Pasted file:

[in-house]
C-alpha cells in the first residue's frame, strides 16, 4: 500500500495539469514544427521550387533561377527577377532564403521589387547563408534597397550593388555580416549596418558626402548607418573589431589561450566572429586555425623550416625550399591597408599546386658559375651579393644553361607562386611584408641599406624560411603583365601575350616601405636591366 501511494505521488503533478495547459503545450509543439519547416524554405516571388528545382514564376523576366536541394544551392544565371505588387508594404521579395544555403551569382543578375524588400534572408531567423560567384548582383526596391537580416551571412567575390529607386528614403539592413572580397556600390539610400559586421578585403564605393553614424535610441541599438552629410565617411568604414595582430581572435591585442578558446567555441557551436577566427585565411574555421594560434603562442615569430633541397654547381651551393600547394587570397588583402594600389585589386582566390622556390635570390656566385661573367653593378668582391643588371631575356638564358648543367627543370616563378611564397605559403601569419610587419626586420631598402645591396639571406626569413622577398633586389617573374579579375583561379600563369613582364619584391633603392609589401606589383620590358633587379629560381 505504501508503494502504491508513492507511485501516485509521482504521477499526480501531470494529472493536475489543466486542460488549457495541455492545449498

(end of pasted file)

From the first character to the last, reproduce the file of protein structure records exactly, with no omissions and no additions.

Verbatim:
[in-house]
C-alpha cells in the first residue's frame, strides 16, 4: 500500500495539469514544427521550387533561377527577377532564403521589387547563408534597397550593388555580416549596418558626402548607418573589431589561450566572429586555425623550416625550399591597408599546386658559375651579393644553361607562386611584408641599406624560411603583365601575350616601405636591366 501511494505521488503533478495547459503545450509543439519547416524554405516571388528545382514564376523576366536541394544551392544565371505588387508594404521579395544555403551569382543578375524588400534572408531567423560567384548582383526596391537580416551571412567575390529607386528614403539592413572580397556600390539610400559586421578585403564605393553614424535610441541599438552629410565617411568604414595582430581572435591585442578558446567555441557551436577566427585565411574555421594560434603562442615569430633541397654547381651551393600547394587570397588583402594600389585589386582566390622556390635570390656566385661573367653593378668582391643588371631575356638564358648543367627543370616563378611564397605559403601569419610587419626586420631598402645591396639571406626569413622577398633586389617573374579579375583561379600563369613582364619584391633603392609589401606589383620590358633587379629560381 505504501508503494502504491508513492507511485501516485509521482504521477499526480501531470494529472493536475489543466486542460488549457495541455492545449498